– Epicurus, Letters to Menoeceus, trans. Norman W. De Witt

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11.

It is not that we have a short time to live, but that we waste a lot of it. Life is long enough, and a sufficiently generous amount has been given to us for the highest achievements if it were all well invested. But when it is wasted in heedless luxury and spent on no good activity, we are forced at last by death’s final constraint to realize that it has passed away before we knew it was passing. So it is: we are not given a short life but we make it short, and we are not ill-supplied but wasteful of it… Life is long if you know how to use it.

– Seneca, On the Shortness of Life, trans. C. D. N. Costa

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12.

Some things are within our power, while others are not. Within our power are opinion, motivation, desire, aversion, and, in a word, whatever is of our own doing; not within our power are our body, our property, reputation, office, and, in a word, whatever is not of our own doing. The things that are within our power are by nature free, and immune to hindrance and obstruction, while those that are not within our power are weak, slavish, subject to hindrance, and not our own. Remember, then, that if you regard that which is by nature slavish as being free, and that which is not your own as being your own, you’ll have cause to lament, you’ll have a troubled mind, and you’ll find fault with both gods and human beings; but if you regard only that which is your own as being your own, and that which isn’t your own as not being your own (as is indeed the case), no one will ever be able to coerce you, no one will hinder you, you’ll find fault with no one, you’ll accuse no one, you’ll do nothing whatever against your will, you’ll have no enemy, and no one will ever harm you because no harm can affect you.

– Epictetus, Enchiridion, I, trans. Robin Hard

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13.

Withdraw into yourself and look. And if you do not find yourself beautiful yet, act as does the creator of a statue that is to be made beautiful: he cuts away here, he smoothes there, he makes this line lighter, this other purer, until a lovely face has grown upon his work. So do you also: cut away all that is excessive, straighten all that is crooked, bring light to all that is overcast, labour to make all one glow of beauty and never cease chiselling your statue, until there shall shine out on you from it the godlike splendour of virtue, until you shall see the perfect goodness surely established in the stainless shrine.

– Plotinus, First Ennead, VI, 9, trans. S. MacKenna

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14.

Where does time come from, and by what way does it pass, and where does it go, while we are measuring it? Where is it from?—obviously from the future. By what way does it pass ?—by the present. Where does it go?—into the past. In other words it passes from that which does not yet exist, by way of that which lacks extension, into that which is no longer. … What then is time? If no one asks me, I know; if I want to explain it to a questioner, I do not know.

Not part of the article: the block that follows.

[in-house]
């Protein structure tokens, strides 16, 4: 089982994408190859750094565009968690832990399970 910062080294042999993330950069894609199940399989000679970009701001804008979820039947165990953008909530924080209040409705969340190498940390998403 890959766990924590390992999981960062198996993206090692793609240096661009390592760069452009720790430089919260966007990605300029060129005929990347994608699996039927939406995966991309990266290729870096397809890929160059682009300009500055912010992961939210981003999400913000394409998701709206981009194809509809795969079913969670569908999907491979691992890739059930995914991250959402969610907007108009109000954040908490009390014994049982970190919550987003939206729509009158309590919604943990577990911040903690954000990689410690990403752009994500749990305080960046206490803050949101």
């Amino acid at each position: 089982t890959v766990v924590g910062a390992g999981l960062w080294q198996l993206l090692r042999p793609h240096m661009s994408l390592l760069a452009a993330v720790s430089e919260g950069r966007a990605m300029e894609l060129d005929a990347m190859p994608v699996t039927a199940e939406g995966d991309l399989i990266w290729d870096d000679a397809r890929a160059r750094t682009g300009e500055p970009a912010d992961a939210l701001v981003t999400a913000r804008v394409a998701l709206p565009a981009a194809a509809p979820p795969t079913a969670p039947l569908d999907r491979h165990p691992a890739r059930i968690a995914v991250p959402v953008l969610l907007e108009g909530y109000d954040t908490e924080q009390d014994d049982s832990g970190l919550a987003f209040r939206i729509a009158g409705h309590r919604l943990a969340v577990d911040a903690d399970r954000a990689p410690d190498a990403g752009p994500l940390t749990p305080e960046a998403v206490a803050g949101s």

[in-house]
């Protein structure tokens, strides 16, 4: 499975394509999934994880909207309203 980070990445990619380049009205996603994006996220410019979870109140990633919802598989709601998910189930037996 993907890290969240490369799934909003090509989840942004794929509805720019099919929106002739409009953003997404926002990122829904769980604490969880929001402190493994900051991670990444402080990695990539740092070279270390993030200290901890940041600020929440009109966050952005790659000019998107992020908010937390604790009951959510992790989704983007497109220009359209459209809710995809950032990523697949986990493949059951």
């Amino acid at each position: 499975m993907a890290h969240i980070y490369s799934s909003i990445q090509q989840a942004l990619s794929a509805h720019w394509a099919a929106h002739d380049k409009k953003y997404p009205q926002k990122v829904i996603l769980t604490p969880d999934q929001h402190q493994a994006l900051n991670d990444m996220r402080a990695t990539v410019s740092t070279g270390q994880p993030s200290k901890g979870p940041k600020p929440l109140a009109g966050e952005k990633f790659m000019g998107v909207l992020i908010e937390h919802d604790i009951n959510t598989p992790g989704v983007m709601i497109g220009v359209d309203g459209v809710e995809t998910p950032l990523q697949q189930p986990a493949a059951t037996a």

– St. Augustine, Confessions, XI, 21, trans. Francis J. Sheed

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15.

If a human is created all at once, created with his limbs separated and he does not see them, and if it happens that he does not touch them and they do not touch each other, and he hears no sound, he would be ignorant of the existence of the whole of his organs, but would know the existence of his individual being as one thing, while being ignorant of all the former things. What is itself the unknown is not the known.

– Avicenna, as quoted in Michael Marmura, “Avicenna’s ‘Flying Man’ in Context”

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16.

Whatever is in motion must be moved by something else. Moreover, this something else, if it too is in motion, must be moved by something else, and that in turn by yet another thing. But this cannot go on forever, because if it did there would be no first mover and hence no other mover. For second movers do not move except when moved by a first mover, just as a stick does not move anything except when moved by a hand. So we must reach a first mover which is not moved by anything. And this all men think of as God.

– St. Thomas Aquinas, Summa Theologica, I, Pt. 1, qu. 2, a. 1

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17.

A question arises: whether it be better [for a prince] to be loved than feared or feared than loved? It may be answered that one should wish to be both, but, because it is difficult to unite them in one person, it is much safer to be feared than loved, when, of the two, either must be dispensed with. … Nevertheless a prince ought to inspire fear in such a way that, if he does not win love, he avoids hatred; because he can endure very well being feared whilst he is not hated, which will always be as long as he abstains from the property of his citizens and subjects and from their women.